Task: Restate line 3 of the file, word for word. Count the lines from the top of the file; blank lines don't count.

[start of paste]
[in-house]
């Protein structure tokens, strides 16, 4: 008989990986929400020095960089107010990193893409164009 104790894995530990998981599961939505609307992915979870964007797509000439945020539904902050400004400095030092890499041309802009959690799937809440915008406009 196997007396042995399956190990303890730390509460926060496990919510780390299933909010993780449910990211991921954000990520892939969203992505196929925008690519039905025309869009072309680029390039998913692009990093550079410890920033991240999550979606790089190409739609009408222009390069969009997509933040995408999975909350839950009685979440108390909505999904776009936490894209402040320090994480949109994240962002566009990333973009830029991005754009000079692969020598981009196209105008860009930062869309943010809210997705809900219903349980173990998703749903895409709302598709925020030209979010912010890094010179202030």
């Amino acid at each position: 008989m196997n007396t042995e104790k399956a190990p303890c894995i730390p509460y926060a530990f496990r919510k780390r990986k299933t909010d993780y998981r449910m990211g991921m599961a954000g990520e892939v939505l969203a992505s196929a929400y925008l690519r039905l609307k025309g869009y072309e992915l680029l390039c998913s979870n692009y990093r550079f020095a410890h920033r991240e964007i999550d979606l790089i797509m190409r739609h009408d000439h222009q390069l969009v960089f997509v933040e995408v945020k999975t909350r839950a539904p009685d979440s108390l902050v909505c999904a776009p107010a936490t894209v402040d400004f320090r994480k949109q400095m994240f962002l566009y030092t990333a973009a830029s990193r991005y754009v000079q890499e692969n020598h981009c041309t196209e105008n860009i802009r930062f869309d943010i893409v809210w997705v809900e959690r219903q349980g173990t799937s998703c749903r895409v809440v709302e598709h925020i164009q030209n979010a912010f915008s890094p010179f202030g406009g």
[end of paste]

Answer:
């Amino acid at each position: 008989m196997n007396t042995e104790k399956a190990p303890c894995i730390p509460y926060a530990f496990r919510k780390r990986k299933t909010d993780y998981r449910m990211g991921m599961a954000g990520e892939v939505l969203a992505s196929a929400y925008l690519r039905l609307k025309g869009y072309e992915l680029l390039c998913s979870n692009y990093r550079f020095a410890h920033r991240e964007i999550d979606l790089i797509m190409r739609h009408d000439h222009q390069l969009v960089f997509v933040e995408v945020k999975t909350r839950a539904p009685d979440s108390l902050v909505c999904a776009p107010a936490t894209v402040d400004f320090r994480k949109q400095m994240f962002l566009y030092t990333a973009a830029s990193r991005y754009v000079q890499e692969n020598h981009c041309t196209e105008n860009i802009r930062f869309d943010i893409v809210w997705v809900e959690r219903q349980g173990t799937s998703c749903r895409v809440v709302e598709h925020i164009q030209n979010a912010f915008s890094p010179f202030g406009g």